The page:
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Les Da Chef’s culinary legacy will live on through his creative recipes like these

13 July 2021 - 15:00 By Toni Jaye Singer
The cover of Lesego Semenya's debut cookbook, 'Dijo'.
The cover of Lesego Semenya's debut cookbook, 'Dijo'.
Image: Claire Gunn

Foodies are in mourning for celeb chef Lesego Semenya, who passed away on Monday. He is believed to have died from complications after contracting Covid-19.

Fondly known as Les Da Chef by his legions of fans on social media, Semenya kicked off his career working as a process engineer before switching tracks to pursue his passion for food.

He enrolled at the Prue Leith Chefs Academy in Centurion, graduating with a Grande Diploma in Food and Wine and international-level diplomas in wine and patisserie.

Though classically trained to create fine-dining dishes, the Soweto-born chef was keen to celebrate the food of his childhood and did that in his debut cookbook, Dijo: My Food, My Journey.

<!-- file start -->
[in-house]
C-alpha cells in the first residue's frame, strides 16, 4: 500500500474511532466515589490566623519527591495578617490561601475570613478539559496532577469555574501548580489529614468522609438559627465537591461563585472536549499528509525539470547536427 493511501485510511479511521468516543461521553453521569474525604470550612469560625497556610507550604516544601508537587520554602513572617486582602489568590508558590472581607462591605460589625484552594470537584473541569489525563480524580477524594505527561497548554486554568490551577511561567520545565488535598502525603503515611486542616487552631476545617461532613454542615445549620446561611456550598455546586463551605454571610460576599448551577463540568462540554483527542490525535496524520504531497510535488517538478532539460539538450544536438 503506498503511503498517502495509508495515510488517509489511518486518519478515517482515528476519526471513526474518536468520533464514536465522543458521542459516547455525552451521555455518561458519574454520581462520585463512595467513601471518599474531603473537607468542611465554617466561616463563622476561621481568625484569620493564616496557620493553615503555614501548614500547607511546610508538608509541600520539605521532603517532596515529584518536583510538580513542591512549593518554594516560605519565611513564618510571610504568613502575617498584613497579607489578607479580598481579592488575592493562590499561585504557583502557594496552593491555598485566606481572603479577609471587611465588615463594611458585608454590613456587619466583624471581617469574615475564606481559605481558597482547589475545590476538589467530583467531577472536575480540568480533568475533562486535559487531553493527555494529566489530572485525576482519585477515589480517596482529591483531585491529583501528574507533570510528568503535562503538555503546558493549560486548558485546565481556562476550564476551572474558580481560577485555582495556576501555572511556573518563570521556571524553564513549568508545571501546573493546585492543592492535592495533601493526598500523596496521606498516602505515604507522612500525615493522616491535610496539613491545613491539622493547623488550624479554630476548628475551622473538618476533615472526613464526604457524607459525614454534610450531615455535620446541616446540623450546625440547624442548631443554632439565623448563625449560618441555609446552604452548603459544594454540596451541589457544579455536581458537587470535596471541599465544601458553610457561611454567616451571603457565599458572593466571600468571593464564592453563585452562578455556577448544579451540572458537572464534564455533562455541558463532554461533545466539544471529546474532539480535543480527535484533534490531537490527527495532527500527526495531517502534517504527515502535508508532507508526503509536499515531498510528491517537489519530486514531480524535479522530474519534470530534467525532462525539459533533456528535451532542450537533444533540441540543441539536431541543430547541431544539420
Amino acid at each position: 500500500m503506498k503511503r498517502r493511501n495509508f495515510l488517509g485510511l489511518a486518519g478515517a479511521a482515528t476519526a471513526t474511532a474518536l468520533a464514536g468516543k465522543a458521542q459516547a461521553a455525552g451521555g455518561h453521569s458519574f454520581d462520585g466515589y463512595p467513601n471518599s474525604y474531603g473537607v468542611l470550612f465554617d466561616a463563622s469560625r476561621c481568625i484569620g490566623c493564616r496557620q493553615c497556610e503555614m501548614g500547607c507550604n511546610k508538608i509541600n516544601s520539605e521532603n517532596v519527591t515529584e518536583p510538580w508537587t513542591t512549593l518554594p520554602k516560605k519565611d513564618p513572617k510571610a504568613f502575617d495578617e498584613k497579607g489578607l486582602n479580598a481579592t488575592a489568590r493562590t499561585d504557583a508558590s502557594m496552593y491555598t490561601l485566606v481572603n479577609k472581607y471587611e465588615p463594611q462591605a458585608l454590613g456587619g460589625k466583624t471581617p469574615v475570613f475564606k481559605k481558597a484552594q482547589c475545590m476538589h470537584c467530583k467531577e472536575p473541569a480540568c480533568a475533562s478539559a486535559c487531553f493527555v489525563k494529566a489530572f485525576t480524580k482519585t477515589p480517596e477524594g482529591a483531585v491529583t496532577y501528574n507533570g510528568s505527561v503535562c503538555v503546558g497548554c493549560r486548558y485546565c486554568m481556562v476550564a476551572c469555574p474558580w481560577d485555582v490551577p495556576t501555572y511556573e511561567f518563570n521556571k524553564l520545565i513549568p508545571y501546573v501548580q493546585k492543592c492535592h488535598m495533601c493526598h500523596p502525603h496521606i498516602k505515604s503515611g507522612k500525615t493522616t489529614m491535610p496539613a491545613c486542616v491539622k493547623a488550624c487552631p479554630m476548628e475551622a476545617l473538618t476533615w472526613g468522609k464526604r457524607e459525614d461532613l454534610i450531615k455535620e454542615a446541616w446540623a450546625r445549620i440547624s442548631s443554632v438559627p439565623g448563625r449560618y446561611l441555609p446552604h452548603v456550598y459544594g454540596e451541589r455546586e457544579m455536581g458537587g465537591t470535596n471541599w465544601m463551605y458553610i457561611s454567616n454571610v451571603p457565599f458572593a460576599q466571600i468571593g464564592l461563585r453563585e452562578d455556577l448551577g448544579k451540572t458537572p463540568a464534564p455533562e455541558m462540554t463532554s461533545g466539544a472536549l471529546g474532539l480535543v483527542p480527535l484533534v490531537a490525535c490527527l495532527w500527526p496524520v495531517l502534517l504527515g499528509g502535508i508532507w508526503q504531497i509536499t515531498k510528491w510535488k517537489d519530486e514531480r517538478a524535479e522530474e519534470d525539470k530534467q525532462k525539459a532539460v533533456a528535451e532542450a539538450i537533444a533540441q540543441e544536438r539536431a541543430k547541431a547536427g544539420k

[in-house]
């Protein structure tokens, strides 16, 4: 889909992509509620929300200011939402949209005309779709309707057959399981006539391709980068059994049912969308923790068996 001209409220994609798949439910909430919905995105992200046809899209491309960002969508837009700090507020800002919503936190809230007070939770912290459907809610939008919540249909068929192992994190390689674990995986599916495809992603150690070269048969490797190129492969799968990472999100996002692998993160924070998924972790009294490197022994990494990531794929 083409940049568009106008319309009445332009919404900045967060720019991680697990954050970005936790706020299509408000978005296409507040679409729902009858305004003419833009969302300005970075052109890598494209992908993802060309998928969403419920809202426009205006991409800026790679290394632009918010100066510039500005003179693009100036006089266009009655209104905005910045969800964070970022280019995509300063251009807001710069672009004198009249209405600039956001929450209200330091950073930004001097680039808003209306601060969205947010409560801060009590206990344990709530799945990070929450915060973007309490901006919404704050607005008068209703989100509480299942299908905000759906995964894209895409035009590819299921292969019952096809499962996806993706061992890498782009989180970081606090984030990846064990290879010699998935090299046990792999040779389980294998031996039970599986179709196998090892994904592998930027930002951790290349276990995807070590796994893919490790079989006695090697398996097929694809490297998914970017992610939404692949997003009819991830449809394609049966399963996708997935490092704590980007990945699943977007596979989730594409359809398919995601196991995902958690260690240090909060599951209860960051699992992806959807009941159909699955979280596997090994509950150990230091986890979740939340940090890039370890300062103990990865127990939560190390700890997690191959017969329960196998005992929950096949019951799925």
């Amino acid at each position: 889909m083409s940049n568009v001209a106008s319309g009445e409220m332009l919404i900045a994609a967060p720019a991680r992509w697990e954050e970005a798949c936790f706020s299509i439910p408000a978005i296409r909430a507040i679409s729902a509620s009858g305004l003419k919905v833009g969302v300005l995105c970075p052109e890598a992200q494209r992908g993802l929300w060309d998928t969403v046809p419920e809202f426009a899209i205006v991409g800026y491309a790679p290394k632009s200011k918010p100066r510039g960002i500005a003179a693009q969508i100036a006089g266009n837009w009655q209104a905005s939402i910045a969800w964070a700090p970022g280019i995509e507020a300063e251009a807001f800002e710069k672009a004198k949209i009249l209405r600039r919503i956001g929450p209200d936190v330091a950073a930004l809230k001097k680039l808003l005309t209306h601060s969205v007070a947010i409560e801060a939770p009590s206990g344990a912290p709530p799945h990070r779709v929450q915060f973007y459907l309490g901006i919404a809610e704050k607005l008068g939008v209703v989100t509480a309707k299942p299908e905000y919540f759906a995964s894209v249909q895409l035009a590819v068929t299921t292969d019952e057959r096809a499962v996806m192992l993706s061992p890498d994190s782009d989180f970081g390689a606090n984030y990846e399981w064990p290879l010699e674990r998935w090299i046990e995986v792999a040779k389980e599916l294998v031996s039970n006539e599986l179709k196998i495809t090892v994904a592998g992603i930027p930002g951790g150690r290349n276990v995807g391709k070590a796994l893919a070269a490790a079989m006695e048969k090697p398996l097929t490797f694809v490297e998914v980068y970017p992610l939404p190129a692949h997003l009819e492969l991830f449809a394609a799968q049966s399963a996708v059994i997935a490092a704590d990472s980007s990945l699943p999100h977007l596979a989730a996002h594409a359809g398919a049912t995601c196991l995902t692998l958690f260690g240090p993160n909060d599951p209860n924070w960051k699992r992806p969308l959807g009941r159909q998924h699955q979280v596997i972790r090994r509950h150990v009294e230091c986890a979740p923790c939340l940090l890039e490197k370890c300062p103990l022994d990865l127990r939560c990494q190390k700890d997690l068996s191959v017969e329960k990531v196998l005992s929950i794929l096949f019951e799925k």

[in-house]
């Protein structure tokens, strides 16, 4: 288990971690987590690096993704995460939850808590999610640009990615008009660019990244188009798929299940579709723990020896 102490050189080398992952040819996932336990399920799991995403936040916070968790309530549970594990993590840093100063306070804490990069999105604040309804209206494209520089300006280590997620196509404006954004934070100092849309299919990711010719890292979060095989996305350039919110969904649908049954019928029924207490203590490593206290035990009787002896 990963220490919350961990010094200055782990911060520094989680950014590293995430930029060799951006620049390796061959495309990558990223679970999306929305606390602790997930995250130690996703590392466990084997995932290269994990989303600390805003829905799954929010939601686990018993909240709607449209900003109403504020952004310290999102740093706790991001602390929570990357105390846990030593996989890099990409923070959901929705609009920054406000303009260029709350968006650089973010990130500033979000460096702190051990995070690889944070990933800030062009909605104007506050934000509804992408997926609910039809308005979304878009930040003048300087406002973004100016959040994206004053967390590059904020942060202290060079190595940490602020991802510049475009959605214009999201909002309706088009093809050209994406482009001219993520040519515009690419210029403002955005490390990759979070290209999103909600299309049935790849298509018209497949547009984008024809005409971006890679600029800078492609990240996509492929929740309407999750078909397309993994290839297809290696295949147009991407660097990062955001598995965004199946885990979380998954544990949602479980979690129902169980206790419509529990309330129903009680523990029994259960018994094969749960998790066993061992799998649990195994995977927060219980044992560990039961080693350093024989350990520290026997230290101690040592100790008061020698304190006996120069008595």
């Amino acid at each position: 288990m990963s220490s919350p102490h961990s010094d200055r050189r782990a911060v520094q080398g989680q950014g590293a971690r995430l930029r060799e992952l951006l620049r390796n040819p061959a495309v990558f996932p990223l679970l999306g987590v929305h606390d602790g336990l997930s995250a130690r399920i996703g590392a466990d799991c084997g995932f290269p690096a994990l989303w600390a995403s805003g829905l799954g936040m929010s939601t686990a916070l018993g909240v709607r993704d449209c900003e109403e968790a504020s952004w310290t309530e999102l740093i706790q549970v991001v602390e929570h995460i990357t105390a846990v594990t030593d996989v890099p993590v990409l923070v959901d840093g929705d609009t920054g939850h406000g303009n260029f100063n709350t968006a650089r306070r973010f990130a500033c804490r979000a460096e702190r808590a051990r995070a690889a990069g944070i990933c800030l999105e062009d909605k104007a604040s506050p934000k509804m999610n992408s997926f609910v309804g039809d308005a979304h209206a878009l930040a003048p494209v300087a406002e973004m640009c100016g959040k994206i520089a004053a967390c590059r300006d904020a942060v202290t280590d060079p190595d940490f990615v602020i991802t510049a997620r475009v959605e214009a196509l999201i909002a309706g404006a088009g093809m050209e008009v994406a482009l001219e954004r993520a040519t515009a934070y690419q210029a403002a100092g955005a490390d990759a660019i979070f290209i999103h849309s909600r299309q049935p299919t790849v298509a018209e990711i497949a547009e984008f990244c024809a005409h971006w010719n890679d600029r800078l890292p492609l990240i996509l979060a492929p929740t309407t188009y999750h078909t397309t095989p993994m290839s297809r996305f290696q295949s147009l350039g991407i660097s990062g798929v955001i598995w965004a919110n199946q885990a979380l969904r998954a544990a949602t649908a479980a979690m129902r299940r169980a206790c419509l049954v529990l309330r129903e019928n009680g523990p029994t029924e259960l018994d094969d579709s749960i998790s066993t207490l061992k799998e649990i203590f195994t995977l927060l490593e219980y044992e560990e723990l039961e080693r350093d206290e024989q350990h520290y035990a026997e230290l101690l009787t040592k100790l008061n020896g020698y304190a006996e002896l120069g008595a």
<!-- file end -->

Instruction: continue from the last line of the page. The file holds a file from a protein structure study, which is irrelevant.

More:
Launched in 2018, this best-selling book includes creative recipes that give traditional township meals a contemporary twist. At the time of publication, the Sunday Times lauded Djio for “safeguarding the food heritage of SA’s township” and “sparking an African culinary renaissance”.

Semenya’s legacy of “inspiring South Africans to find themselves through food” will live on through his many innovative recipes.

Here are two from our archives which appear in Dijo: My Food, My Journey:


Butternut pie, Lesego Semenya's SA spin on a classic American dessert, is one of the recipes featured in 'Dijo: My Food, My Journey'.
Butternut pie, Lesego Semenya's SA spin on a classic American dessert, is one of the recipes featured in 'Dijo: My Food, My Journey'.
Image: Claire Gunn

“Following on from that classic SA trait of borrowing ideas and inspiration, I came up with this butternut pie recipe,” Semenya said of this dish.